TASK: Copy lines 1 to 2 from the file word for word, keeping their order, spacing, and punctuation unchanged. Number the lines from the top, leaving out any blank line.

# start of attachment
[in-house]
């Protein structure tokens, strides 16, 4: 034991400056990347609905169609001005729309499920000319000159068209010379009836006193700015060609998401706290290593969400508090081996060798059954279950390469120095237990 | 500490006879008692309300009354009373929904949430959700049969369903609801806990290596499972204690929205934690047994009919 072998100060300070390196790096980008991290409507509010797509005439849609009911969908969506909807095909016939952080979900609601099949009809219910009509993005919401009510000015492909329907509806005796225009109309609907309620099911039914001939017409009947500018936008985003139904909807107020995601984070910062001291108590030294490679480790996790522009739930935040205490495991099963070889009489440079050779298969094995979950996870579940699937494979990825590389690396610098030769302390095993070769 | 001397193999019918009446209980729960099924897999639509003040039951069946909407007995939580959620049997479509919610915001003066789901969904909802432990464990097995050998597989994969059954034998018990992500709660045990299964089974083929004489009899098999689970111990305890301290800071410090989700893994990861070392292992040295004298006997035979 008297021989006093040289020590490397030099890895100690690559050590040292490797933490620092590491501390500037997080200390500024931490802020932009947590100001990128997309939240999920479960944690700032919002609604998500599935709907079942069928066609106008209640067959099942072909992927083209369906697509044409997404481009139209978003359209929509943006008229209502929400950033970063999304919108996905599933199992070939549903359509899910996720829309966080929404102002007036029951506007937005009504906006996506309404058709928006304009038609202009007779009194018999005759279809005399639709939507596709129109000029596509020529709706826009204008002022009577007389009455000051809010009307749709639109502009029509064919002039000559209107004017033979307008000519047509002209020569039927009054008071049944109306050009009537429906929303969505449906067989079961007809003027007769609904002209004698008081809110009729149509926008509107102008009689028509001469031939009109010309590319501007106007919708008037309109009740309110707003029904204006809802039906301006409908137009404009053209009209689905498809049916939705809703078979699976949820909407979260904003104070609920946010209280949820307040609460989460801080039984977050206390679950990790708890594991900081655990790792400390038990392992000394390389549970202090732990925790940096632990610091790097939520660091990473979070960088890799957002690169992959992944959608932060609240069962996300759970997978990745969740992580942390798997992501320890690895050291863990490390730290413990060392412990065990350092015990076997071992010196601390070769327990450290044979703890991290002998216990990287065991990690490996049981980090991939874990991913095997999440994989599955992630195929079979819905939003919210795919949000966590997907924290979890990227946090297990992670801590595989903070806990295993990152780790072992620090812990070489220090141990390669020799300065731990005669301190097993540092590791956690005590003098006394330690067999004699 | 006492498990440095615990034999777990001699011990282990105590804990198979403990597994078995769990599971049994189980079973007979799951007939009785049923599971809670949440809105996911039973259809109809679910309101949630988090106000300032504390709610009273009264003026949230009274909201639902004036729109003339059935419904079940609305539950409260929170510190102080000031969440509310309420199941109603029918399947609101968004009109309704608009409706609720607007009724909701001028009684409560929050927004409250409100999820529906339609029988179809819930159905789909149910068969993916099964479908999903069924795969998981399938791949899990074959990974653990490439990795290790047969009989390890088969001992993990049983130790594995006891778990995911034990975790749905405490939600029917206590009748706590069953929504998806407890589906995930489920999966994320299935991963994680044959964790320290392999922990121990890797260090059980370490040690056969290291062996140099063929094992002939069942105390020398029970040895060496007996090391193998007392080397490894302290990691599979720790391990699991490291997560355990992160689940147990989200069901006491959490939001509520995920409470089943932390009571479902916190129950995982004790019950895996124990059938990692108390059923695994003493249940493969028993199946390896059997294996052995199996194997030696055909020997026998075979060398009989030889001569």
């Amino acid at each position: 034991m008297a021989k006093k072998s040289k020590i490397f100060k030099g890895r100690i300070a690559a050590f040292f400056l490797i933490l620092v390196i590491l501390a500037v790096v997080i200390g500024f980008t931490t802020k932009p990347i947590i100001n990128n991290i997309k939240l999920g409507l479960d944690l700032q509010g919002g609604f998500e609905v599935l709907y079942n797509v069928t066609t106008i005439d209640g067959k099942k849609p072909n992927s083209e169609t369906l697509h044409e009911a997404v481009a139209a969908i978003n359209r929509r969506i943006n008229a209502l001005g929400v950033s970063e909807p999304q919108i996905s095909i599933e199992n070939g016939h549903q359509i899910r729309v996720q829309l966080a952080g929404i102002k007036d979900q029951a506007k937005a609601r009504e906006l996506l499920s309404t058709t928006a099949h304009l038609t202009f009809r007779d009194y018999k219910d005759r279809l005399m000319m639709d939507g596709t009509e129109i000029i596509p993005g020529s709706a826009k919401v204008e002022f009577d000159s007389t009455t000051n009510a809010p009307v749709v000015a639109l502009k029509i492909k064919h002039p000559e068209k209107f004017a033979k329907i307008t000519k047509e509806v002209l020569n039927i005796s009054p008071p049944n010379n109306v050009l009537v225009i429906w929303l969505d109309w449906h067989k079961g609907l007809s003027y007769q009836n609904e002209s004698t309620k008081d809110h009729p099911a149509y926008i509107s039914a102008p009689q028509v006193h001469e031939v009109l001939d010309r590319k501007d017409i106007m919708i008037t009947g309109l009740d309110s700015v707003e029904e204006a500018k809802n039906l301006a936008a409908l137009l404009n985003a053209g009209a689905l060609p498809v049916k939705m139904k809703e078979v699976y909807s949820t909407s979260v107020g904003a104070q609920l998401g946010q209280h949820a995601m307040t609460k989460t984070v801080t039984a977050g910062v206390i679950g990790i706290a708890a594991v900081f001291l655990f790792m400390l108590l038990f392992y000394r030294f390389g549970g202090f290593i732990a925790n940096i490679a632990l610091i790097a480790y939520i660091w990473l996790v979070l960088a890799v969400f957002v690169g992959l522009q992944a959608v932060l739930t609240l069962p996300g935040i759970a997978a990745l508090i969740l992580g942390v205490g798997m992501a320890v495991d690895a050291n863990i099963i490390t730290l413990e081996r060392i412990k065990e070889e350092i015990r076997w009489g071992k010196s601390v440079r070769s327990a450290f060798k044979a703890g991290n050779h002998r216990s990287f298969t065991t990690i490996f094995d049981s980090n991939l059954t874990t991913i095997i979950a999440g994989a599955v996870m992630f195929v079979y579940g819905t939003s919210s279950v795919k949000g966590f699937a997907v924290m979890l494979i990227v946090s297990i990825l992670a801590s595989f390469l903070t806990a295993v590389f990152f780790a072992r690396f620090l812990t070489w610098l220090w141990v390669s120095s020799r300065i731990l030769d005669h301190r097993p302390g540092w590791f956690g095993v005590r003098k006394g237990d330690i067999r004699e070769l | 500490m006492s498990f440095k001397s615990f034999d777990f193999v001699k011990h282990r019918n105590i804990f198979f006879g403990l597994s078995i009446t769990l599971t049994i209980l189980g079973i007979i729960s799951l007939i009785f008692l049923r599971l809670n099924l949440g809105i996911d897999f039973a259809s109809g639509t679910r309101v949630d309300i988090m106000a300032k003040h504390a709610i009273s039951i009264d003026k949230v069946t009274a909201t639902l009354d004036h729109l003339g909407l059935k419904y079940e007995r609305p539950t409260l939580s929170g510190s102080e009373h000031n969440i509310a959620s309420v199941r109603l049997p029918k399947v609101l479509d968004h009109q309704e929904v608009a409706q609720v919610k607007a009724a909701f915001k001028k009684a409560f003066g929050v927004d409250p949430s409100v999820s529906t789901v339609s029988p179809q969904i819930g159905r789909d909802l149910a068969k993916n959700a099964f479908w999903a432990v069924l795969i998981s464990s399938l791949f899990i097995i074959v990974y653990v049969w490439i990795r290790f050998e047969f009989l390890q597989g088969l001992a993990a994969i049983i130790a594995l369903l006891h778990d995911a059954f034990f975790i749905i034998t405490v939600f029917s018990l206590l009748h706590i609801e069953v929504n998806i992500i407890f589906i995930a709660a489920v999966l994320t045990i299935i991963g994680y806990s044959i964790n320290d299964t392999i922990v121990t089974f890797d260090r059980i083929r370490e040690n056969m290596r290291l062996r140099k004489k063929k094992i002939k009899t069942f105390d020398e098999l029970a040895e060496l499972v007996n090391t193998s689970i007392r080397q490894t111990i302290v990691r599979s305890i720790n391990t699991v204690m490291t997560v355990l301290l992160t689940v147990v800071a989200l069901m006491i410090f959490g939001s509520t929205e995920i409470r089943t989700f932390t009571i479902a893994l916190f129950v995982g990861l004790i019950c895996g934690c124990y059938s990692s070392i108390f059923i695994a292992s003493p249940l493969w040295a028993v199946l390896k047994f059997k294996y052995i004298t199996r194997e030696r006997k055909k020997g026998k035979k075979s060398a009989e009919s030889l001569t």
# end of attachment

[in-house]
């Protein structure tokens, strides 16, 4: 034991400056990347609905169609001005729309499920000319000159068209010379009836006193700015060609998401706290290593969400508090081996060798059954279950390469120095237990 | 500490006879008692309300009354009373929904949430959700049969369903609801806990290596499972204690929205934690047994009919 072998100060300070390196790096980008991290409507509010797509005439849609009911969908969506909807095909016939952080979900609601099949009809219910009509993005919401009510000015492909329907509806005796225009109309609907309620099911039914001939017409009947500018936008985003139904909807107020995601984070910062001291108590030294490679480790996790522009739930935040205490495991099963070889009489440079050779298969094995979950996870579940699937494979990825590389690396610098030769302390095993070769 | 001397193999019918009446209980729960099924897999639509003040039951069946909407007995939580959620049997479509919610915001003066789901969904909802432990464990097995050998597989994969059954034998018990992500709660045990299964089974083929004489009899098999689970111990305890301290800071410090989700893994990861070392292992040295004298006997035979 008297021989006093040289020590490397030099890895100690690559050590040292490797933490620092590491501390500037997080200390500024931490802020932009947590100001990128997309939240999920479960944690700032919002609604998500599935709907079942069928066609106008209640067959099942072909992927083209369906697509044409997404481009139209978003359209929509943006008229209502929400950033970063999304919108996905599933199992070939549903359509899910996720829309966080929404102002007036029951506007937005009504906006996506309404058709928006304009038609202009007779009194018999005759279809005399639709939507596709129109000029596509020529709706826009204008002022009577007389009455000051809010009307749709639109502009029509064919002039000559209107004017033979307008000519047509002209020569039927009054008071049944109306050009009537429906929303969505449906067989079961007809003027007769609904002209004698008081809110009729149509926008509107102008009689028509001469031939009109010309590319501007106007919708008037309109009740309110707003029904204006809802039906301006409908137009404009053209009209689905498809049916939705809703078979699976949820909407979260904003104070609920946010209280949820307040609460989460801080039984977050206390679950990790708890594991900081655990790792400390038990392992000394390389549970202090732990925790940096632990610091790097939520660091990473979070960088890799957002690169992959992944959608932060609240069962996300759970997978990745969740992580942390798997992501320890690895050291863990490390730290413990060392412990065990350092015990076997071992010196601390070769327990450290044979703890991290002998216990990287065991990690490996049981980090991939874990991913095997999440994989599955992630195929079979819905939003919210795919949000966590997907924290979890990227946090297990992670801590595989903070806990295993990152780790072992620090812990070489220090141990390669020799300065731990005669301190097993540092590791956690005590003098006394330690067999004699 | 006492498990440095615990034999777990001699011990282990105590804990198979403990597994078995769990599971049994189980079973007979799951007939009785049923599971809670949440809105996911039973259809109809679910309101949630988090106000300032504390709610009273009264003026949230009274909201639902004036729109003339059935419904079940609305539950409260929170510190102080000031969440509310309420199941109603029918399947609101968004009109309704608009409706609720607007009724909701001028009684409560929050927004409250409100999820529906339609029988179809819930159905789909149910068969993916099964479908999903069924795969998981399938791949899990074959990974653990490439990795290790047969009989390890088969001992993990049983130790594995006891778990995911034990975790749905405490939600029917206590009748706590069953929504998806407890589906995930489920999966994320299935991963994680044959964790320290392999922990121990890797260090059980370490040690056969290291062996140099063929094992002939069942105390020398029970040895060496007996090391193998007392080397490894302290990691599979720790391990699991490291997560355990992160689940147990989200069901006491959490939001509520995920409470089943932390009571479902916190129950995982004790019950895996124990059938990692108390059923695994003493249940493969028993199946390896059997294996052995199996194997030696055909020997026998075979060398009989030889001569």